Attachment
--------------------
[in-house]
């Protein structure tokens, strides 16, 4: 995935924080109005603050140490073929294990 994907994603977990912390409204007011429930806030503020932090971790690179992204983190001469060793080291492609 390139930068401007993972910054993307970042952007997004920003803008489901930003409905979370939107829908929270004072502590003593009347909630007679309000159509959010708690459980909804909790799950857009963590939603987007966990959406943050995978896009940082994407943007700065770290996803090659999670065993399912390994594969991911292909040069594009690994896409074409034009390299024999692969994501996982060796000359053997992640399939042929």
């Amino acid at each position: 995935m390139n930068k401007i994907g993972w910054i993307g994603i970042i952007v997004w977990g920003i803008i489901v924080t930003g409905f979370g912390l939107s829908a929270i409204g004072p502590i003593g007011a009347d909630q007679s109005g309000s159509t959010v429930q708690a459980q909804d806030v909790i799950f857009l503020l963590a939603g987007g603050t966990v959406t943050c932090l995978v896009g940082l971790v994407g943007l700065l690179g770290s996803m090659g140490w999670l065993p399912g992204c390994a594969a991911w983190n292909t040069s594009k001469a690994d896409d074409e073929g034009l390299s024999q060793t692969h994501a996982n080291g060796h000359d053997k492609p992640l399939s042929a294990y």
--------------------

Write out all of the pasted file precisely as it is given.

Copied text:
[in-house]
């Protein structure tokens, strides 16, 4: 995935924080109005603050140490073929294990 994907994603977990912390409204007011429930806030503020932090971790690179992204983190001469060793080291492609 390139930068401007993972910054993307970042952007997004920003803008489901930003409905979370939107829908929270004072502590003593009347909630007679309000159509959010708690459980909804909790799950857009963590939603987007966990959406943050995978896009940082994407943007700065770290996803090659999670065993399912390994594969991911292909040069594009690994896409074409034009390299024999692969994501996982060796000359053997992640399939042929």
């Amino acid at each position: 995935m390139n930068k401007i994907g993972w910054i993307g994603i970042i952007v997004w977990g920003i803008i489901v924080t930003g409905f979370g912390l939107s829908a929270i409204g004072p502590i003593g007011a009347d909630q007679s109005g309000s159509t959010v429930q708690a459980q909804d806030v909790i799950f857009l503020l963590a939603g987007g603050t966990v959406t943050c932090l995978v896009g940082l971790v994407g943007l700065l690179g770290s996803m090659g140490w999670l065993p399912g992204c390994a594969a991911w983190n292909t040069s594009k001469a690994d896409d074409e073929g034009l390299s024999q060793t692969h994501a996982n080291g060796h000359d053997k492609p992640l399939s042929a294990y």